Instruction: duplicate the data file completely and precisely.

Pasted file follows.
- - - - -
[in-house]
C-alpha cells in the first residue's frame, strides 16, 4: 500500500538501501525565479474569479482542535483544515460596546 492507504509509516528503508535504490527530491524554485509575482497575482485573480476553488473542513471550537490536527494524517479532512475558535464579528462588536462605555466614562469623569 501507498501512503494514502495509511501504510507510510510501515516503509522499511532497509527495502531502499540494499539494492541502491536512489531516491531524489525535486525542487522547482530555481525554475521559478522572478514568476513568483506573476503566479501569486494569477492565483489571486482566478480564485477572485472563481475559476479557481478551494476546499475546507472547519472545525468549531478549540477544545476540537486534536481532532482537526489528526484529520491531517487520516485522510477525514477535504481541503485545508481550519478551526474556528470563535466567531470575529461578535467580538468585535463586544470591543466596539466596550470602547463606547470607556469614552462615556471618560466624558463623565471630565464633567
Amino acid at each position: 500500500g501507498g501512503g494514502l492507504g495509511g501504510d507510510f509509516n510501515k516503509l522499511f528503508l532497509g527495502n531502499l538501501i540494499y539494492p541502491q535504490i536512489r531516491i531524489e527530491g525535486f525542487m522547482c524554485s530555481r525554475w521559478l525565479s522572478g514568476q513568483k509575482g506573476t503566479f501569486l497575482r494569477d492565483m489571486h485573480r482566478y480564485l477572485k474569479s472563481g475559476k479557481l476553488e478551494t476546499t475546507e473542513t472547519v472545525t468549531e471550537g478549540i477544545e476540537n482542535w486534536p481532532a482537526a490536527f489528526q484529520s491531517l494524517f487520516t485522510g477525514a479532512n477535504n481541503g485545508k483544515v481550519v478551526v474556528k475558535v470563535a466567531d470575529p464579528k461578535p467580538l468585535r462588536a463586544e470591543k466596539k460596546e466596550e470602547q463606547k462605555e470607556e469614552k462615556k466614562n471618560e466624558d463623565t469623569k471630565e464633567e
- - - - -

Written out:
[in-house]
C-alpha cells in the first residue's frame, strides 16, 4: 500500500538501501525565479474569479482542535483544515460596546 492507504509509516528503508535504490527530491524554485509575482497575482485573480476553488473542513471550537490536527494524517479532512475558535464579528462588536462605555466614562469623569 501507498501512503494514502495509511501504510507510510510501515516503509522499511532497509527495502531502499540494499539494492541502491536512489531516491531524489525535486525542487522547482530555481525554475521559478522572478514568476513568483506573476503566479501569486494569477492565483489571486482566478480564485477572485472563481475559476479557481478551494476546499475546507472547519472545525468549531478549540477544545476540537486534536481532532482537526489528526484529520491531517487520516485522510477525514477535504481541503485545508481550519478551526474556528470563535466567531470575529461578535467580538468585535463586544470591543466596539466596550470602547463606547470607556469614552462615556471618560466624558463623565471630565464633567
Amino acid at each position: 500500500g501507498g501512503g494514502l492507504g495509511g501504510d507510510f509509516n510501515k516503509l522499511f528503508l532497509g527495502n531502499l538501501i540494499y539494492p541502491q535504490i536512489r531516491i531524489e527530491g525535486f525542487m522547482c524554485s530555481r525554475w521559478l525565479s522572478g514568476q513568483k509575482g506573476t503566479f501569486l497575482r494569477d492565483m489571486h485573480r482566478y480564485l477572485k474569479s472563481g475559476k479557481l476553488e478551494t476546499t475546507e473542513t472547519v472545525t468549531e471550537g478549540i477544545e476540537n482542535w486534536p481532532a482537526a490536527f489528526q484529520s491531517l494524517f487520516t485522510g477525514a479532512n477535504n481541503g485545508k483544515v481550519v478551526v474556528k475558535v470563535a466567531d470575529p464579528k461578535p467580538l468585535r462588536a463586544e470591543k466596539k460596546e466596550e470602547q463606547k462605555e470607556e469614552k462615556k466614562n471618560e466624558d463623565t469623569k471630565e464633567e